The mind readers at the NYT told readers that:

"The Obama administration has resisted calls for a more forceful response, worried that added pressure might spook the banks and hobble the broader economy [emphasis added]."

It is easy to see how a foreclosure moratorium might hurt bank profits. After all, the banks could be forced to follow the same laws on mortgages and property transfers as the rest of us. This would raise their costs and reduce their profits, which is why they had been taking short-cuts instead of following the law.

However it is not easy to see the chain of events whereby a foreclosure moratorium hurts the broader economy. Certainly Housing Secretary Shaun Donovan couldn't produce a credible story in the piece in the Huffington Post cited in this article.

Donovan uses the absurd story of a young woman who just bought a foreclosed property who he claims would have been unable to achieve her dream of homeownership if a foreclosure moratorium were in place.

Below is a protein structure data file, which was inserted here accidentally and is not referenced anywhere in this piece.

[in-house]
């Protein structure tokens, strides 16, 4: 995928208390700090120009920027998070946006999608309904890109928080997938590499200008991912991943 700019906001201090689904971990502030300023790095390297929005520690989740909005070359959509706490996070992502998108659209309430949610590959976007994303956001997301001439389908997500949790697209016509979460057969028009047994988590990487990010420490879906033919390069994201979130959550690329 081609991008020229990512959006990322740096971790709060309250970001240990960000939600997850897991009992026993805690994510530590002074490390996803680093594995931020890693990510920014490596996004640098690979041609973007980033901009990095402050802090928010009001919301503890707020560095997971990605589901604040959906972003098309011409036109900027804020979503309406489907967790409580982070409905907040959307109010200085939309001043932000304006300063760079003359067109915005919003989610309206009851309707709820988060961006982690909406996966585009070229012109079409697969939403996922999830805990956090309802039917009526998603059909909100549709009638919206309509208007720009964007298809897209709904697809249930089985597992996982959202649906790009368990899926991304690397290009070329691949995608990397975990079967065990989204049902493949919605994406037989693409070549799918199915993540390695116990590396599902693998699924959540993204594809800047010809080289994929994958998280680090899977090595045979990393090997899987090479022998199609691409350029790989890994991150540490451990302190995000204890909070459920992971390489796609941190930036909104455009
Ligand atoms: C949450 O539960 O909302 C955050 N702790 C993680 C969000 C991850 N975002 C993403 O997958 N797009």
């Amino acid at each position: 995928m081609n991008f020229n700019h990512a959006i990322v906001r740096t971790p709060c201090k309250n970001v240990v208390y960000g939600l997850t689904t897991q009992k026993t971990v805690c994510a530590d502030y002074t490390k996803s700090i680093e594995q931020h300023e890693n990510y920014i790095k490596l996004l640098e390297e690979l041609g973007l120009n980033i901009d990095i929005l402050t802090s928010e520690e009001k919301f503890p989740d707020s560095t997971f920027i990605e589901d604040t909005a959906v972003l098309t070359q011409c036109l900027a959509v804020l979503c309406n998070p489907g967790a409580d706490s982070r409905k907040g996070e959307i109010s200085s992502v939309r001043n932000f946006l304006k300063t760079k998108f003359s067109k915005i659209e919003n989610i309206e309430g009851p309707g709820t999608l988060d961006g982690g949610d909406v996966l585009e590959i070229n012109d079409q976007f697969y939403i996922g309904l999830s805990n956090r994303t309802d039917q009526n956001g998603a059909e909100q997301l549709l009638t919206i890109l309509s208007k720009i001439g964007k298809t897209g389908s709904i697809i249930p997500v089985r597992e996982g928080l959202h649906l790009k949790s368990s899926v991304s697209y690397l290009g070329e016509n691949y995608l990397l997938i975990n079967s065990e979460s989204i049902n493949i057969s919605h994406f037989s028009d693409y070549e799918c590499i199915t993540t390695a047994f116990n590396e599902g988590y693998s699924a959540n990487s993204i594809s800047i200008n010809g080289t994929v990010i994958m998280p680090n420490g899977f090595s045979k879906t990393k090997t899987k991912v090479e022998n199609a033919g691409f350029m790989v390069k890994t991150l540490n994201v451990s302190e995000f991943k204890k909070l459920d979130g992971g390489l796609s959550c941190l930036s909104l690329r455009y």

Huh? Doesn't the housing secretary know that there is a huge inventory of foreclosed homes that banks are holding off the market waiting for better times? If the pipeline of newly foreclosed homes was temporarily stopped by a moratorium, this inventory would easily keep the market well-supplied with foreclosed properties for long into the future.

And, wasn't one of the main purposes of HAMP to slow the process of foreclosure? The argument was that this slowing was necessary to stabilize the market. Does the Obama administration want to slow or speed up the process of foreclosure, or both? And are both essential for the housing market?

This is what a reporter would be asking after seeing Secretary Donovan's piece. (Btw, yes both HAMP and blocking a foreclosure moratorium helps banks.)

 

Leave your comments

Post comment as a guest

0
  • No comments found

GuideStar Exchange Gold charity navigator LERA cfc IFPTE

contact us

1611 Connecticut Ave., NW
Suite 400
Washington, DC 20009
(202) 293-5380
info@cepr.net

let's talk about it

Follow us on Twitter Like us on Facebook Follow us on Tumbler Connect with us on Linkedin Watch us on YouTube Google+ feed cepr.net rss feed